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In this lesson, you will learn to define the term schema and will be introduced to a variety of ways in which schemas are used in everyday life.

Following this lesson, you will have an opportunity to test your knowledge with a short quiz.

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Schemas

A schema is a mental concept that informs a person about what to expect from a variety of experiences and situations. Schemas are developed based on information provided by life experiences and are then stored in memory.

Our brains create and use schemas as a short cut to make future encounters with similar situations easier to navigate. We will look at a couple of examples that will help illustrate the definition.

Types of Schemas

Schemas can be classified into different types. Let’s take a look at four common types of schemas.Role schemas help people understand the social context with which he or she is engaged and adjust accordingly to the demands of the situation. For instance, if Joe is employed as a physician, he displays his professional role in the hospital but likely behaves differently while with his family on vacation. As observers, our expectations about how he should act differ depending on the social situation.

Not only do we develop expectations about other people based on the social role that they occupy, we develop expectations about their behavior based on their personality traits. So, if Sally tends to be shy and quiet by nature, then that is how the people who know her expect Sally to behave at a party full of strangers. If she suddenly acts very outgoing at a party, that’d be a big surprise to her friends!We also have schemas about self. Similar to the way we expect others to act in certain situations, we have expectations about how we should act in different situations. If I believe I am outgoing and people like talking to me at parties, then I will feel obligated to modify my behavior to fit this self schema.Schemas for specific events are sometimes referred to as scripts.

Much like schemas for personality traits, event schemas are based on expectations of how to behave in a variety of situations. They’re based on our associations with how events ‘should’ play out based on our previous experiences with events we perceive as similar. Schemas for events are powerful.

Examples of Schemas

Most people who have ever had a job have had more than one job. Think back to when you started your second job. If you had a successful first job experience, then without even knowing it, your brain developed a schema based on what is involved in having a job.

You probably knew that it was a good idea to go see your manager to get your assignments for the day, you probably had a sense that there would be breaks at some point throughout the day, and you probably expected to be paid at some point for your work. Those expectations about what to expect are a schema. Even though you had never worked a day for the new company you still had a general idea of how things should work.Road trips are fun, right? Going on a road trip will inevitably result in a few stops along the way to fill up the gas tank. If you’re on your way to Colorado and need to stop for gas in Iowa, how do you know how to operate the gas pump at a gas station that you have never visited? Once again, you have a schema for pumping gas, and it can be of great assistance at a gas station you have never visited. Even though there may be some differences between how to operate the gas pump in Iowa, your brain has generated a schema that includes how to approach the pump as you pull in, where to park, how to start and stop the flow of gas, and how to pay.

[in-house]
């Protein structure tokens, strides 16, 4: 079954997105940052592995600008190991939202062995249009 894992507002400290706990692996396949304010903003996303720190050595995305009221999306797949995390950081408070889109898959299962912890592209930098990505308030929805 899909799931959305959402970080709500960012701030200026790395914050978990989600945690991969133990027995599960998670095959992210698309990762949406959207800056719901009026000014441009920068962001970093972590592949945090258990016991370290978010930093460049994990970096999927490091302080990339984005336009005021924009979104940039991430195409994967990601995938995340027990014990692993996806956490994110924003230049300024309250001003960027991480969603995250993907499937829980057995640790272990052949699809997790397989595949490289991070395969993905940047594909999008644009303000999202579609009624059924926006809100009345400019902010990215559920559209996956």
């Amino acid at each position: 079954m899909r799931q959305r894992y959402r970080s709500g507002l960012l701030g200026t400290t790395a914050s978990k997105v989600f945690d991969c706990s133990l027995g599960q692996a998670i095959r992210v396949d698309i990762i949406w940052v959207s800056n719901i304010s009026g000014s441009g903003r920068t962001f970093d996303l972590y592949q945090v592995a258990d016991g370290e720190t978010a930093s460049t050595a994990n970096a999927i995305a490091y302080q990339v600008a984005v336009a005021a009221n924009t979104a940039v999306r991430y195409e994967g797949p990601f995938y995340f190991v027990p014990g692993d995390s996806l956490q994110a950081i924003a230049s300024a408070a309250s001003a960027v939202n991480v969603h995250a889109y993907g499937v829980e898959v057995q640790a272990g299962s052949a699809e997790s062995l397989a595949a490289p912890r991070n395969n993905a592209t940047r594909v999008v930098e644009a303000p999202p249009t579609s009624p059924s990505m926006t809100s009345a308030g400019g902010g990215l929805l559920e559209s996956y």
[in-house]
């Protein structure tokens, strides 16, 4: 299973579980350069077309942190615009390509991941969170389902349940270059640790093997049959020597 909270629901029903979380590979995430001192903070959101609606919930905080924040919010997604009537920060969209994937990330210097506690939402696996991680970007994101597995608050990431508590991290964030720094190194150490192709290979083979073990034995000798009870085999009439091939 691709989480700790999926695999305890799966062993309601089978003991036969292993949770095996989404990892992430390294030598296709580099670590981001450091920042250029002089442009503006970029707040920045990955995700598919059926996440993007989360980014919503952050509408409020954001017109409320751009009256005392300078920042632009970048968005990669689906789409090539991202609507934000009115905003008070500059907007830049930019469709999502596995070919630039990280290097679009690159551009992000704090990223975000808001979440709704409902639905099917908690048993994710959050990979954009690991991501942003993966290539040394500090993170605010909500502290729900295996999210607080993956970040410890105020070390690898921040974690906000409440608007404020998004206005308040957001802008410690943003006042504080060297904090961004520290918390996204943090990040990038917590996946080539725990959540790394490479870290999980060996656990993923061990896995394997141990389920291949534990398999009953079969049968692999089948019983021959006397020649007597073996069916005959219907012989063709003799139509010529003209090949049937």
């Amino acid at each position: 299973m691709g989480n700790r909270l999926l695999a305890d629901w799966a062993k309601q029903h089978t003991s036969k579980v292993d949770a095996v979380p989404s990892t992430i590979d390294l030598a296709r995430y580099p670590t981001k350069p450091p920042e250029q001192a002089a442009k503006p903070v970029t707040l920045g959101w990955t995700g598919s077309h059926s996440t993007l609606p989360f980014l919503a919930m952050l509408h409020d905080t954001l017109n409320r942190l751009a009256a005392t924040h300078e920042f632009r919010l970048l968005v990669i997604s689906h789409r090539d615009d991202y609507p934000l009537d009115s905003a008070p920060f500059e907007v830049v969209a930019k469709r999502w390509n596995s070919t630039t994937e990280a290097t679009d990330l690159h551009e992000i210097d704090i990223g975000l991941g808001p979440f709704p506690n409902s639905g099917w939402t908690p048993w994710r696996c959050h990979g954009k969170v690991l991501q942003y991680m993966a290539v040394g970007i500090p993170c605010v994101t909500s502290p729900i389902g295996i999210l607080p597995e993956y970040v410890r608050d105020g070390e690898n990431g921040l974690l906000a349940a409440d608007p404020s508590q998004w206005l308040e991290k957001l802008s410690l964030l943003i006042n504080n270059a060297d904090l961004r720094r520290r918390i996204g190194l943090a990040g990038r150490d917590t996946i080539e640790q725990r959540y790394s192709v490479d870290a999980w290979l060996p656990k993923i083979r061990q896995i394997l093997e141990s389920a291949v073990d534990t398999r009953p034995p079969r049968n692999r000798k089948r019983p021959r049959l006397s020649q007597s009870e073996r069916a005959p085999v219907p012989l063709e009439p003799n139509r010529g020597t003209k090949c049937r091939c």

This is all based on your past experiences at gas stations! Subtle differences from your local neighborhood gas station will likely exist, but the schema that you have generated for pumping gas will allow you to quickly pump gas and get on your way much faster than if you had to learn the whole process as if it were the first time.

Lesson Summary

Schemas are mental representations of scenarios that can be helpful in guiding people through a variety of situations. Schemas are created based on experiences and are stored in memory for future use. Schemas allow us to quickly navigate different situations that resemble familiar ones.

A schema for restaurants allows a person to know how to dine in a restaurant that he or she has never encountered before. Schemas can be classified into distinct categories. Schemas exist for roles, person, self, and events. While schemas can be helpful, they also influence our behavior. Awareness of the power of schemas can be beneficial in helping to avoid the dangers of assuming all situations are the same.

Learning Outcomes

View the lesson on schemas in psychology as you prepare to subsequently:

  • Recite the definition of schemas and identify their utility
  • Provide details about the categories of schemas
  • Discuss examples of schemas

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